Madrigal described Aquino, the Liberal Party standard-bearer, as a “gentleman” and “one of my friends” in the Senate.

“But Nicky Perlas would be closest to my platform with regards to the environment. He is an environmental crusader. He also has a spiritual basis which I believe in,” she said in an Inquirer interview Tuesday.

And how do the rest of her rivals fare to the lone woman contender in the Palace race?

Madrigal, who is running as an independent, tried to sum up what she considered the core qualities of her opponents—gracious to all except one:

• Former President Joseph “Erap” Estrada is “charming.”

• The administration candidate, former Defense Secretary Gilbert “Gibo” Teodoro Jr., is “serious.”

• Fellow Sen. Richard Gordon is “superman, in the sense that Dick has such energy to do everything, whether you take it as positive or negative.”

• Eduardo “Bro. Eddie” Villanueva of Bangon Pilipinas is an “evangelist and I would say he would continue to evangelize.”

• Olongapo City Councilor John Carlos “JC” de los Reyes of Ang Kapatiran is “sincere, but he's still media-shy. Nanginginig 'yung boses niya sa debate (His voice gets shaky during debates).”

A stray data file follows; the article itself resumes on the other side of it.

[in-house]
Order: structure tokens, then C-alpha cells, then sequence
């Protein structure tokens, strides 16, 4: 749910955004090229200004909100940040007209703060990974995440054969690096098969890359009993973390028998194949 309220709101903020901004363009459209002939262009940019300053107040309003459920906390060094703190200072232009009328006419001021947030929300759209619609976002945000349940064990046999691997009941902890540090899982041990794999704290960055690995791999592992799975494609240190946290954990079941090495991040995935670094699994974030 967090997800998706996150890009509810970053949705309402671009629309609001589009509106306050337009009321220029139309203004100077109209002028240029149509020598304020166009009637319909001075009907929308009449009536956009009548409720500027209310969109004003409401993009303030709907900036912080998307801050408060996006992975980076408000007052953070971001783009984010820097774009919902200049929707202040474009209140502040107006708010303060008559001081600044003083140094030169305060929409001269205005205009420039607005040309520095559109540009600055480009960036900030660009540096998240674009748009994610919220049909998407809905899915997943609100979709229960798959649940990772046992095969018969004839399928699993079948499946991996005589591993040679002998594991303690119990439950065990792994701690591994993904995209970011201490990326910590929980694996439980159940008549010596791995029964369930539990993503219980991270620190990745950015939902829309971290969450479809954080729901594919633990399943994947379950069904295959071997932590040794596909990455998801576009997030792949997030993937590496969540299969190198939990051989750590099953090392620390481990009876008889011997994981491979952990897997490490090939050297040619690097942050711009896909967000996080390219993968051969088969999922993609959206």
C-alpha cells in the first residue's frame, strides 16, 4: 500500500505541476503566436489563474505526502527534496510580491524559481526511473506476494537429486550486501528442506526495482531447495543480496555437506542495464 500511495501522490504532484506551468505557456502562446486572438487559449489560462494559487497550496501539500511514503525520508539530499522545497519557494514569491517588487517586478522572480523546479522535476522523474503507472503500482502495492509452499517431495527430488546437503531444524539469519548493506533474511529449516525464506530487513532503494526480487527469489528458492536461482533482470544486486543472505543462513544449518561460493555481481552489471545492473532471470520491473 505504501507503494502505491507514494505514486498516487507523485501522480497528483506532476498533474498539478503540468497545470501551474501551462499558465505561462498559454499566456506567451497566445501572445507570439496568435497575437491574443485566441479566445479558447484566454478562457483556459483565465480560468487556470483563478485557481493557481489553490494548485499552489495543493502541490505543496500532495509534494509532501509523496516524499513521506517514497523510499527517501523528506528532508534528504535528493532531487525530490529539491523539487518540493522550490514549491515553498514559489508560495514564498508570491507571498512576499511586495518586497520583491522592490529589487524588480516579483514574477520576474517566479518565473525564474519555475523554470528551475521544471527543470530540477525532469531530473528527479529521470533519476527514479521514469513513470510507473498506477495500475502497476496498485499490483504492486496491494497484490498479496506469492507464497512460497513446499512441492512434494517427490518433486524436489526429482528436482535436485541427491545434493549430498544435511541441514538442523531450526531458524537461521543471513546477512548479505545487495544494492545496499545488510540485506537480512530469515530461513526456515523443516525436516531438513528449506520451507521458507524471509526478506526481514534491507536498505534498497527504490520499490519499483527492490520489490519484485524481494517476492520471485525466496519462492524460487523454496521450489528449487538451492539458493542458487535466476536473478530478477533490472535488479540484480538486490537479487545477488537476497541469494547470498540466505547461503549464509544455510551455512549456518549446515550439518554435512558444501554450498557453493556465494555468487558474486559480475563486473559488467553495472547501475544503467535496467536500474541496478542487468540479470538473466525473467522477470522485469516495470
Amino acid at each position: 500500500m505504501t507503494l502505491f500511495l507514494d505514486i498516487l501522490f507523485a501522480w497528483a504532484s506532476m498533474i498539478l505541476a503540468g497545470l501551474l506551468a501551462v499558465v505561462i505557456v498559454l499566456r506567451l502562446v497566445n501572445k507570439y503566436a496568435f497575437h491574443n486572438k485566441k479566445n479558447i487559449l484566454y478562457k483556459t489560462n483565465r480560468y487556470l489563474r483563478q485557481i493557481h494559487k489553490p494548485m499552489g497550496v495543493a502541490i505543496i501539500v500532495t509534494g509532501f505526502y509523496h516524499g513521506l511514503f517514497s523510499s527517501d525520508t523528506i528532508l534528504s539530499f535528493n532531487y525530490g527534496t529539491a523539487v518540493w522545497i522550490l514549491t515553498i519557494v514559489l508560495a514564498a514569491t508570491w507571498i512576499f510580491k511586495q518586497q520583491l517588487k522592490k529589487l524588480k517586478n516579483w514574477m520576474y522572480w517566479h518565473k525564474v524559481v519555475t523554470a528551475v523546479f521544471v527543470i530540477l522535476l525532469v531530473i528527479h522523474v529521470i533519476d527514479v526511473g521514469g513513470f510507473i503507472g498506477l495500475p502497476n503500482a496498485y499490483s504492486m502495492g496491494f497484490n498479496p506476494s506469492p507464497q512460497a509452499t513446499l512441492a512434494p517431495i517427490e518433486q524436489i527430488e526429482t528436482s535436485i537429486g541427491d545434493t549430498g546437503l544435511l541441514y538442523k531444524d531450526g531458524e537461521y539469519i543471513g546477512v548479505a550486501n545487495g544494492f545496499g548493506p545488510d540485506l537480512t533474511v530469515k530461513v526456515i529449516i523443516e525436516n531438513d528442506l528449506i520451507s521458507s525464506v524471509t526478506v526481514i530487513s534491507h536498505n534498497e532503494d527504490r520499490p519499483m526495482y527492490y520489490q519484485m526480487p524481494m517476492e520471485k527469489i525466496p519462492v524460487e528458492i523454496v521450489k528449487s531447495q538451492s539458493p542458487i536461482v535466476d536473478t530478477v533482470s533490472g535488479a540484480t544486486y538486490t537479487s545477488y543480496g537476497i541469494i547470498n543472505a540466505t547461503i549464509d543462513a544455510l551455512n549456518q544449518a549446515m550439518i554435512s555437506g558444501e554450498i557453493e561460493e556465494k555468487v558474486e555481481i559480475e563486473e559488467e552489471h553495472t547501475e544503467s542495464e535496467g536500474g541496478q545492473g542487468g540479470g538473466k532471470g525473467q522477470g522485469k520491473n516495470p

• Vetellano “Dodong” Acosta of Kilusang Bagong Lipunan is “N.A. (not applicable), no comment … I don't know him at all.”

But when asked to describe Sen. Manny Villar, against whom she had filed an ethics complaint over the C-5 road controversy, an issue that had since sharply divided the Senate, Madrigal was unsurprisingly less than generous.

“[He] would really be a big disaster for the country,” she said. “He thinks he can buy everything, including Malacañang.”

‘Not in his hands’

“Just to make sure that the country is not put in the … hands of Villar, I would vote Noynoy,” Madrigal said.

While maintaining that “personally, I have nothing against” the billionaire senator, Madrigal said she earlier called Villar a “coward” for his apparent reluctance to answer the “900 pieces of evidence in the Senate committee of the whole report [on C-5].”

The report had recommended the censure of Villar for purportedly engaging in unethical conduct in connection with the road project to benefit his real estate empire. It also demanded that he return some P6 billion to the national coffers representing the cost of the project.

After days of silence

Since the matter was again raised on the Senate floor last week, the report had provoked heated debates which at one point degenerated into name-calling and unparliamentary language.

Villar broke days of silence and finally addressed the plenary Tuesday to answer the allegations.

“I don't know [Villar] well enough in the intimate side of his personality,” Madrigal said. “However, what I am against is the alleged crimes I perceive him to have committed.”